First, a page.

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Thermoacoustic Refrigeration

  1. Aug 27, 2006 #1
    hi friends,
    I wanted to know about the Thermoacoustic Refrigeration.Can u plz submit any links or explanation about the topic.Looking forward to your replies.
     
  2. jcsd
  3. Aug 27, 2006 #2

    Danger

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    Sorry, bags, but I can't help you. I've never even heard of that before. I'm just weighing in so you don't think that you're being ignored. Others are looking for your answers. :smile:
     
  4. Aug 28, 2006 #3
    Here is an article with a decent basic description of the process.

    http://www.ehponline.org/docs/1994/102-9/innovations.html" Quote below from the article:

     
    Last edited by a moderator: Apr 22, 2017 at 12:25 PM
  5. Nov 24, 2006 #4

    LuZ

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    Last edited by a moderator: Apr 22, 2017 at 2:13 PM
  6. Nov 25, 2006 #5

    FredGarvin

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    180 dB? Wholly molley. Forget worrying about fan noise from that fridge.
     
  7. Nov 26, 2006 #6

    LuZ

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    That's the internal sound pressure level. You'll find that the 'noise' amplitude inside a typical thermoacoustic refrigerator is in general, similar or less than that of a typical vapour compression system, so the expectation in external noise levels should be similar.

    A system I built myself that achieved an max internal SPL of 176dB operating at ~105Hz was found to emit a sound power level equivalent to 51dB(A) at 1 metre.
     
  8. Nov 27, 2006 #7

    FredGarvin

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    What's the main cause for the attenuation? From 180 to 51 dB is pretty substantial.
     
  9. Nov 27, 2006 #8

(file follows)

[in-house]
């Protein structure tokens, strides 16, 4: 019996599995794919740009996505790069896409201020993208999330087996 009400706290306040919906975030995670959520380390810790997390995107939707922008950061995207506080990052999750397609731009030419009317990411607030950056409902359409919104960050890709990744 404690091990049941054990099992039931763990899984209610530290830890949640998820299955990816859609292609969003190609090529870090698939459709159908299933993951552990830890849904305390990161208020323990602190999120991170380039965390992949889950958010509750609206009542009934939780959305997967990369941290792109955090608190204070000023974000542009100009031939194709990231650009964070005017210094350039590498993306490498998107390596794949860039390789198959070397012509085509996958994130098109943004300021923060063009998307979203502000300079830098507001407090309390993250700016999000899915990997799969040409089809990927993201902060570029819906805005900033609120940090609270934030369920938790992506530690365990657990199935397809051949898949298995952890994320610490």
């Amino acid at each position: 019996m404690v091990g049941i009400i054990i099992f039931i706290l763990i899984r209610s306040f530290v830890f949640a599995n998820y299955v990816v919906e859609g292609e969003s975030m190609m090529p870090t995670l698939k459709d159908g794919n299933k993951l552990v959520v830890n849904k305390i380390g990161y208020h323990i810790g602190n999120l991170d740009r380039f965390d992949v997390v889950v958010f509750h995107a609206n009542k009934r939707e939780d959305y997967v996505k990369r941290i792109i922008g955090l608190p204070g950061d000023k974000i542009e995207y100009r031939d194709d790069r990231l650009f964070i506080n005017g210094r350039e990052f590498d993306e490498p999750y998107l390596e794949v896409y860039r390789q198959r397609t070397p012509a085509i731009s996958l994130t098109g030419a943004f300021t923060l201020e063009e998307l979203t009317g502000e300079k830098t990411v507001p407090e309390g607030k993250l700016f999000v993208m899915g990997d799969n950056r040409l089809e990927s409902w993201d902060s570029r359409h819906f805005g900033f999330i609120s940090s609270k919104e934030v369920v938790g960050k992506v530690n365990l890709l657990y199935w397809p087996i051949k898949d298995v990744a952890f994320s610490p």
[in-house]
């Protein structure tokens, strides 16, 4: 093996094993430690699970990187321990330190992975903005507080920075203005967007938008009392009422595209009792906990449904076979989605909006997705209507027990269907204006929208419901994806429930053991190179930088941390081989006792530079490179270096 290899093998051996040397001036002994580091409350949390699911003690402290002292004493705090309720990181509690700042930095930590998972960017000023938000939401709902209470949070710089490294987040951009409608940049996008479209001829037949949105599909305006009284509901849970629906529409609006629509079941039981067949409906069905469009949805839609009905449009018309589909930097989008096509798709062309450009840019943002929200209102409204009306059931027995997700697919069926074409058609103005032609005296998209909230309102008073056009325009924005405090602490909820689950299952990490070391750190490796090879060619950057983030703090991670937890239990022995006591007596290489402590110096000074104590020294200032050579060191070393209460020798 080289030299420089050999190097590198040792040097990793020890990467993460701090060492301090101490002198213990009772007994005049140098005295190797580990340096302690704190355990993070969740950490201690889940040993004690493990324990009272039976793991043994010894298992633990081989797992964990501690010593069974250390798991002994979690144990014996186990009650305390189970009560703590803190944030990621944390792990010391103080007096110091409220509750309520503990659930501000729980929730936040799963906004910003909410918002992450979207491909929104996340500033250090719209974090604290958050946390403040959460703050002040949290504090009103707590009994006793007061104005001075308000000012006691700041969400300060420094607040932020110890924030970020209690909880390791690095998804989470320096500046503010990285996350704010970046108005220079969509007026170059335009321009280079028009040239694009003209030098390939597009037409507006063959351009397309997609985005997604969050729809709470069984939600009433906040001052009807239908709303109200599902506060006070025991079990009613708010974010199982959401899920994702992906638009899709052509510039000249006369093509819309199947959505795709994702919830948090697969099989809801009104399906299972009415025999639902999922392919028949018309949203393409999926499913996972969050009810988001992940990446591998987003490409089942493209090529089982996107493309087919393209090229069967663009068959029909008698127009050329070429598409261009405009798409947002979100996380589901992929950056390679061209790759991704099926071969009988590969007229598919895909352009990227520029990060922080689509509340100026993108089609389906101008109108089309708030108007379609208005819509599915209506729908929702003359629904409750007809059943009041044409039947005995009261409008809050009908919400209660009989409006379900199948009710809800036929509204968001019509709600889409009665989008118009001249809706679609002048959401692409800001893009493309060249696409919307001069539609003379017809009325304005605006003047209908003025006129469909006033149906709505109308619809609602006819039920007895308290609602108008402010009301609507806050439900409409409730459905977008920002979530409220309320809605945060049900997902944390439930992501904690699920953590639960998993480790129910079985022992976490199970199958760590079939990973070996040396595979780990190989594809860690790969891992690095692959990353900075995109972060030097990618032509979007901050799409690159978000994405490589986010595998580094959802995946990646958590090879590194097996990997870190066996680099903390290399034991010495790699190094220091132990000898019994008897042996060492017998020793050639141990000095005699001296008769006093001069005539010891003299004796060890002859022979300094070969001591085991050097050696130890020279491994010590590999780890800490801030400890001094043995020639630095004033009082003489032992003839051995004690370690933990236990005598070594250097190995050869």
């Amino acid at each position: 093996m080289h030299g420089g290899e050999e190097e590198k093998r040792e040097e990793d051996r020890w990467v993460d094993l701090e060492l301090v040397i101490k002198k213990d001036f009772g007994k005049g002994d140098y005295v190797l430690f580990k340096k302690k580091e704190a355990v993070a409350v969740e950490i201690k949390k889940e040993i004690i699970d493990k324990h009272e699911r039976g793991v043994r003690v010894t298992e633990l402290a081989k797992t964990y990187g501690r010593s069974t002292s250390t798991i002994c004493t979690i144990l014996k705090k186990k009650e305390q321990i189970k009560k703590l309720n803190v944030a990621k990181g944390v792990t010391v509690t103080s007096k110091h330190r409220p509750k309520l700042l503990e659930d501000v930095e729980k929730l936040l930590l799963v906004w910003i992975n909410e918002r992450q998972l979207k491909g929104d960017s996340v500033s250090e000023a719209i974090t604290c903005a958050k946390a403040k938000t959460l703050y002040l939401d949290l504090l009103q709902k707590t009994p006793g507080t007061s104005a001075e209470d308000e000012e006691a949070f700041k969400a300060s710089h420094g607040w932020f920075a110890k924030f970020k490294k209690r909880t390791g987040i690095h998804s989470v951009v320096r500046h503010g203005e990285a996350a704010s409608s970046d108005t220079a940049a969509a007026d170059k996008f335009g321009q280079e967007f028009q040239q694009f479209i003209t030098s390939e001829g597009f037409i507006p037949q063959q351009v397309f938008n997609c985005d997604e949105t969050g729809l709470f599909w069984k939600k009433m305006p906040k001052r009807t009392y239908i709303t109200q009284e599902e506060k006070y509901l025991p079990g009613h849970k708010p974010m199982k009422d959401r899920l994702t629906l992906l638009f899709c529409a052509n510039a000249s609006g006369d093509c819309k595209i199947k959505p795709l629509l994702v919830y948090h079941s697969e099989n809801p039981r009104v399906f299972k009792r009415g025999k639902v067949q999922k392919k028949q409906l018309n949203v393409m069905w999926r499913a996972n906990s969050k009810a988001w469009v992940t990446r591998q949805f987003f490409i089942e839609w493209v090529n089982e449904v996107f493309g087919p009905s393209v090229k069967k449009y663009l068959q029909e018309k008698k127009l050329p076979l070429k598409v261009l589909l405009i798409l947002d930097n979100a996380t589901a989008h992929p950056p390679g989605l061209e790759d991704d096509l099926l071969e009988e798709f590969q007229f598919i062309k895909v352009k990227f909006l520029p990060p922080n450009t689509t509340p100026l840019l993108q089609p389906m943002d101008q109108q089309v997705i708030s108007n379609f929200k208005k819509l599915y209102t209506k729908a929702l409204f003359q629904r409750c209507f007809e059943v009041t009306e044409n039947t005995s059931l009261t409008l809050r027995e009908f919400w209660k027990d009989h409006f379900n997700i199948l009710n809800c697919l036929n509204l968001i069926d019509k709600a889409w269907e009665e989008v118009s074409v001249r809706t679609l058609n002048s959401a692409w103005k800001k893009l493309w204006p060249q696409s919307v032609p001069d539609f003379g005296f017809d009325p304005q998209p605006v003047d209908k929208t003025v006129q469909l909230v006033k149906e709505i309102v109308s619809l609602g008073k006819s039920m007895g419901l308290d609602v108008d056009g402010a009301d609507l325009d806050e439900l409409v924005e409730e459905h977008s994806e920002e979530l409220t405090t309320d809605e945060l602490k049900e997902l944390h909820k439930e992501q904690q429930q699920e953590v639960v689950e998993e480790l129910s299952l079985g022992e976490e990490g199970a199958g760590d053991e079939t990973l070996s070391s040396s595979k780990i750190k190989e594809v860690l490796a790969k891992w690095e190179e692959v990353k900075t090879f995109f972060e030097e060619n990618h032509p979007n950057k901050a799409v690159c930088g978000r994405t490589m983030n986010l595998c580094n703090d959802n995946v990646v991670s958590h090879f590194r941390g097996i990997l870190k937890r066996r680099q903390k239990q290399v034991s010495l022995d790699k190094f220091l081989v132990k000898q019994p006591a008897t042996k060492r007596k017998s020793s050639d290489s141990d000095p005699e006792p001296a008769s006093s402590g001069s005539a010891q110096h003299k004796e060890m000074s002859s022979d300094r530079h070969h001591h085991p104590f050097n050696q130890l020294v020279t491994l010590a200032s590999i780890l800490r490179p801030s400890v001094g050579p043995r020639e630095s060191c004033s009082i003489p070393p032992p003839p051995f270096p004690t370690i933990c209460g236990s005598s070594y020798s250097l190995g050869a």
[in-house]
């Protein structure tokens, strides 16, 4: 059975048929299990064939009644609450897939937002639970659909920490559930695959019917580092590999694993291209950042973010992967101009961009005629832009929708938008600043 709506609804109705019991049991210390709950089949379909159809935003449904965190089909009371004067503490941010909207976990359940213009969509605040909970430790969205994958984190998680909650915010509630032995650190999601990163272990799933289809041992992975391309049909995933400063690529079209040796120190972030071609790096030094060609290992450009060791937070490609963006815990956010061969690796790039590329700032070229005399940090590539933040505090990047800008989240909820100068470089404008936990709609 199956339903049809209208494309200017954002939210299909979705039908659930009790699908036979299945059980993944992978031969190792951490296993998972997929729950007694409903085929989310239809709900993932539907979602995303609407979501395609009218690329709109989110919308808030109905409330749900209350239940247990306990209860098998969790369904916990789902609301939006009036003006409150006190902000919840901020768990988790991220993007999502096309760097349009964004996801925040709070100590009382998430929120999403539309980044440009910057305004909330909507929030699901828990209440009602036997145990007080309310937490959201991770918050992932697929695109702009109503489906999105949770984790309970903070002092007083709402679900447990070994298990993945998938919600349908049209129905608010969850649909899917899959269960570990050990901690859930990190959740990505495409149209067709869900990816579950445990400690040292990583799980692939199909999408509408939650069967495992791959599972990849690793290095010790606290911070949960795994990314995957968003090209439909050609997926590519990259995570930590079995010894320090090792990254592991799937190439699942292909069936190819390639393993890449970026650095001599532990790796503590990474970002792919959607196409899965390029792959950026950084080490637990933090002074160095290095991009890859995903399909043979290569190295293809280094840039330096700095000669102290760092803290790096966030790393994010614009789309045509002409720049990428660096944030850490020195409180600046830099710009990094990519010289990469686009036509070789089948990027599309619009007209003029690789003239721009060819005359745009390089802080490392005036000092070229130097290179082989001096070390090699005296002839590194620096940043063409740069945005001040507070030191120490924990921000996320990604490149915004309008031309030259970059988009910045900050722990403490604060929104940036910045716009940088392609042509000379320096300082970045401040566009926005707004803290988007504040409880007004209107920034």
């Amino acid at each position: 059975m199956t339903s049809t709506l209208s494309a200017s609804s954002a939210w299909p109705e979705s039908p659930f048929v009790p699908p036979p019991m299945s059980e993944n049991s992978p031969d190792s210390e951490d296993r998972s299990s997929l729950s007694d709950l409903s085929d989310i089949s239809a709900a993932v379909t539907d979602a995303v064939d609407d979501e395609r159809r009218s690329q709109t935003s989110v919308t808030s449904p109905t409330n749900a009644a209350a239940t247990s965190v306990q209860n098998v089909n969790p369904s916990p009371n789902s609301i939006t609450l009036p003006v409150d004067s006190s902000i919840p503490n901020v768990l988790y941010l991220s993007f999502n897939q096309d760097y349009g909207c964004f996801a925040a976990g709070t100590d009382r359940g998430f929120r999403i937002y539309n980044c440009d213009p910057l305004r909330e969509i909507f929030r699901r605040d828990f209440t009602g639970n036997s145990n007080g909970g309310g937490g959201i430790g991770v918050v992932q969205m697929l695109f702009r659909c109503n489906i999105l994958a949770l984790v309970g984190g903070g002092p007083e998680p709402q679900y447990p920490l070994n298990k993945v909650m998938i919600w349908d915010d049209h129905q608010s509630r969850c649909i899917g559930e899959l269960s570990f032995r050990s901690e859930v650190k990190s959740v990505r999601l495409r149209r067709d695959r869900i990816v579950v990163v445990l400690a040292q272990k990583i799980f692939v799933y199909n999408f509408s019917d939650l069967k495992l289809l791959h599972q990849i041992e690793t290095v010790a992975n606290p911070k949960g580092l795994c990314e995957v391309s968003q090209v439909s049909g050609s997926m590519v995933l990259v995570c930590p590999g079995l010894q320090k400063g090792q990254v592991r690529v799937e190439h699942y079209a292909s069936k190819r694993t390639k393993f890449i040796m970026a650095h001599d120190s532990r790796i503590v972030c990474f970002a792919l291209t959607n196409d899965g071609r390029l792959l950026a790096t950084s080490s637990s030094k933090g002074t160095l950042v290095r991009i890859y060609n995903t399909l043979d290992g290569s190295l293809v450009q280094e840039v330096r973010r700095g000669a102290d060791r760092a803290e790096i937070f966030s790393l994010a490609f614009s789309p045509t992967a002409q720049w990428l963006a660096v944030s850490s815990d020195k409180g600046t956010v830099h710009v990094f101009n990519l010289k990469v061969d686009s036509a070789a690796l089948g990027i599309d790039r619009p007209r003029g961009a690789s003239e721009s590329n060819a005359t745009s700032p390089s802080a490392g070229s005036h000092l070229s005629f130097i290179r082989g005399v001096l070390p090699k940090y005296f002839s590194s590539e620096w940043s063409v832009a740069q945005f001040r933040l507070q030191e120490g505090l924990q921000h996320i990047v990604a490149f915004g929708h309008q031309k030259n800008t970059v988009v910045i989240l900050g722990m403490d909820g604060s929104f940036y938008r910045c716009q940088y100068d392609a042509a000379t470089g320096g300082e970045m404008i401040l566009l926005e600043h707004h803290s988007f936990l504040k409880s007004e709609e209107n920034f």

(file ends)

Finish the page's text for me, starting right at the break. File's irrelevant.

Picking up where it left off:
LuZ

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    It is: believe it :smile:

    Provided that the structure is not driven at a resonant frequency, it's due to the high structural impedance to the operating frequency, and poor re-radiation of vibration at the external surface. Also, it's 176dB to 51dB(A): the 'A' weighting is also a factor here.
     
  10. Nov 27, 2006 #9

    FredGarvin

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    So is the acoustic source is a single frequency source? I guess that would make it easier to tailor the enclosure for those purposes. Pardon the pun, but very cool.
     
  11. Nov 27, 2006 #10

    LuZ

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    The interior is largely featureless so the operating mode is typically of very http://en.wikipedia.org/wiki/Q_factor" (low damping). There are of course harmonics associated with the operating frequency, but are usually of insignificant level.
     
    Last edited by a moderator: Apr 22, 2017 at 2:17 PM
  12. May 14, 2007 #11
    Can anyone supply some details abount this type of cooling. Sounds interesting.
    Thanks
    Pat M
     
  13. May 14, 2007 #12

    LuZ

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    Last edited by a moderator: Apr 22, 2017 at 5:35 PM
  14. Feb 16, 2010 #13
    Last edited by a moderator: Apr 24, 2017 at 8:59 PM
  15. Mar 20, 2011 #14
    Well, can anybody give me a comparative analysis of thermoacoustic compressors and conventional compressors regarding energy consumption and how much the thermoacoustic compress can compress gas/vapor i.e. upto which pressure level (in bars).
     
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